Wheras racing a multi is like racing at Monaco - push too hard and you're in the barriers, game over.

    We were also flying a kite at that point on the RTI, and also broached. However we finished with no damage.

    Pretty tough to compare the tri with a kite up with a cruising multi, but I think the images of the cruising cat upside down will have sent shivers down the spine of many who have considered a multi for family cruising.
    You never know, I might be right!

  7. #67

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    We (Strontium Dog) decided against flying the kite (almost 200 sq m) down the back and was just debating putting it up when we spotted the upturned DF.

    Looking at the video, it does seem that the tramps finished it off. IIRC the DF has fairly chunky tramp nets, something that you wouldn't normally choose on a racing tri.
    It's later than you think.

  8. #68
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    Quote Originally Posted by pteron View Post
    IIRC the DF has fairly chunky tramp nets, something that you wouldn't normally choose on a racing tri.
    They do. The material is more like what real trampolines are made of rather than the open netting as found on Farrier/Corsairs. This material is carefully designed to have the dual properties of catching the wind efficiently in the event of a capsize, but offering virtually no resistance to upwards moving water when you are walking across it without boots on, resulting in a wet leg.
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  9. #69

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    The owner of the Dragonfly has posted on another forum to say:

    "We were sailing comfortably under spinnaker and reefed main when the boat broached and rudder grip was lost, all sheets were released immediately and we expected the boat to right itself, however it capsized. There was no structural failure at any time which can be confirmed by many pictures on You Tube etc. and taken by other passing boats. It has been confirmed to us by the divers and salvage team that a lobster pot buoy was firmly jammed on the water stay.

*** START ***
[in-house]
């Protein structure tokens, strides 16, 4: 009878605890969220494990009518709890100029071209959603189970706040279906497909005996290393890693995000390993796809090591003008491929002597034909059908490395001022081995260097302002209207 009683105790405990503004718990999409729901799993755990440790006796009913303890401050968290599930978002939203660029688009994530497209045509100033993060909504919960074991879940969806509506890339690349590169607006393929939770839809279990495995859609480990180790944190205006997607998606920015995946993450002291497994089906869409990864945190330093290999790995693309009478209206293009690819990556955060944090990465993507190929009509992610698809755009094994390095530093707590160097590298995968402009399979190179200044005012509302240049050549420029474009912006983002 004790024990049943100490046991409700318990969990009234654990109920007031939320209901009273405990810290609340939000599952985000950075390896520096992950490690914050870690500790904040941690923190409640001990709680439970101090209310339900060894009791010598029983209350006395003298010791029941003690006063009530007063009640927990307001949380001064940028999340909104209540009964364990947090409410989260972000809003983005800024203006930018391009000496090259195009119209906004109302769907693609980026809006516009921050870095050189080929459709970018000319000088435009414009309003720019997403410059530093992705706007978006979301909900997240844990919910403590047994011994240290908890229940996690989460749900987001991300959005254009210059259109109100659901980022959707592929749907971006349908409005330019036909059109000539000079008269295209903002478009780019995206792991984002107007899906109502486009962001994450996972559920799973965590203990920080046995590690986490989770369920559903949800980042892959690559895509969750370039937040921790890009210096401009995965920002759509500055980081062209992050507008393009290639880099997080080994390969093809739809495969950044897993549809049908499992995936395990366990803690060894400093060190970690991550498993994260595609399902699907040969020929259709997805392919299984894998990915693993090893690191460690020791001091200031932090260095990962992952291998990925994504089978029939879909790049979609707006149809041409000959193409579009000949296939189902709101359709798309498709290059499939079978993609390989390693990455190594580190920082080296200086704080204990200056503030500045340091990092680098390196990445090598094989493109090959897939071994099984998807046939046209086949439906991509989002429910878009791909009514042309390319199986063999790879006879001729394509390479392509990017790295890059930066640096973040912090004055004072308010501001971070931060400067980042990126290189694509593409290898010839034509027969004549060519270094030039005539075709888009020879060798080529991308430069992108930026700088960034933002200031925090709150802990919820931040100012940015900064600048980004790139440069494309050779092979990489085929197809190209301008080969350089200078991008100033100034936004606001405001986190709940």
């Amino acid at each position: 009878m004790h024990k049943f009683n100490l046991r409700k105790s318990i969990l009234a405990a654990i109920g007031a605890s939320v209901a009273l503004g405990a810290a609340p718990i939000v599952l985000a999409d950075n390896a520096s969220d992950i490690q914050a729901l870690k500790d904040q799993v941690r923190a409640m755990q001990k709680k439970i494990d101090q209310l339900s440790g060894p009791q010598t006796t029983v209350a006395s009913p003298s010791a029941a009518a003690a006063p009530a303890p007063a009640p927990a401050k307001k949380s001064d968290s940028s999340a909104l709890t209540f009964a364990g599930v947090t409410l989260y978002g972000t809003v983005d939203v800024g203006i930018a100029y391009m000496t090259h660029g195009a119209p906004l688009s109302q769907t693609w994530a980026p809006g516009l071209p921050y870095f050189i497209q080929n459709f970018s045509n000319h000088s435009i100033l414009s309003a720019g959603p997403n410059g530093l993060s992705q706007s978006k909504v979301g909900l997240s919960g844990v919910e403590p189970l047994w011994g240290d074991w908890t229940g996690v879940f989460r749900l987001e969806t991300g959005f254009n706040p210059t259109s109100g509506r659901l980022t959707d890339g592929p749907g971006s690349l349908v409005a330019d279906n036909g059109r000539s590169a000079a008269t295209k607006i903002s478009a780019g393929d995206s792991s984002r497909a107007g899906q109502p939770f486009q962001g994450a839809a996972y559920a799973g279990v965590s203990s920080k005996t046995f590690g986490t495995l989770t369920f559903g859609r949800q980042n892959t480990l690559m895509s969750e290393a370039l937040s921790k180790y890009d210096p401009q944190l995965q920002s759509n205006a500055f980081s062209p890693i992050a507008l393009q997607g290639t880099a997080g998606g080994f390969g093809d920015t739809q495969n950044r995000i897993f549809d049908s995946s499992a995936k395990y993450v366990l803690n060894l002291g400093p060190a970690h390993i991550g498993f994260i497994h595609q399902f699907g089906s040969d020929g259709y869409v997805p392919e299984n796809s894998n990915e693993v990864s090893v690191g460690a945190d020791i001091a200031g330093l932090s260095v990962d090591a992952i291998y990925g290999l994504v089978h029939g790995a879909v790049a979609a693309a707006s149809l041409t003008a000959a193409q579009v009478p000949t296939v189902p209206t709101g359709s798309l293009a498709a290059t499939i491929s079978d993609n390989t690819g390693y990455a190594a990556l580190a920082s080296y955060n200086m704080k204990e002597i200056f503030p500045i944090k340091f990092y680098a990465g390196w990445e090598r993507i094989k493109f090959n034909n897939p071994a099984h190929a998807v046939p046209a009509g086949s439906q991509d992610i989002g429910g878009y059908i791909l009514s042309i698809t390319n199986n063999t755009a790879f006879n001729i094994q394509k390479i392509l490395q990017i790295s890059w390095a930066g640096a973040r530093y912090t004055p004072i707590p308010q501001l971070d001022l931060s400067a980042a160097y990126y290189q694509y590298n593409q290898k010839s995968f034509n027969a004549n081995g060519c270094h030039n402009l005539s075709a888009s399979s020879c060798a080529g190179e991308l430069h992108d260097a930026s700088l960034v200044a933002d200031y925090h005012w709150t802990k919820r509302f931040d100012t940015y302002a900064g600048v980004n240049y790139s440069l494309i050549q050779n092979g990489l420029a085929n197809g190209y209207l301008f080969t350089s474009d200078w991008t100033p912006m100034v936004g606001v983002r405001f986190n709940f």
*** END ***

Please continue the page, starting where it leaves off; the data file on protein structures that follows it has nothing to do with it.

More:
As it was heading for the rocks a desperate attempt was made to right it which resulted in much of the structural damage to the boat, subsequent salvage proceedings have further compounded the damage."

    Re the Scott Bader: "The diver who cut the rig free reported a submerged shipping container partially wedged in the mud nearby with what looked like fresh grazes on it corresponding to marks on the SB's windward hull, which may have slid up it and initiated the capsize"
    It's later than you think.

  10. #70
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    If that is the case, are any steps being taken to mark this container, which presumably could flip / sink another multi, wipe the keel off a monohull, or indeed sink any boat, as it must be VERY close to the surface ???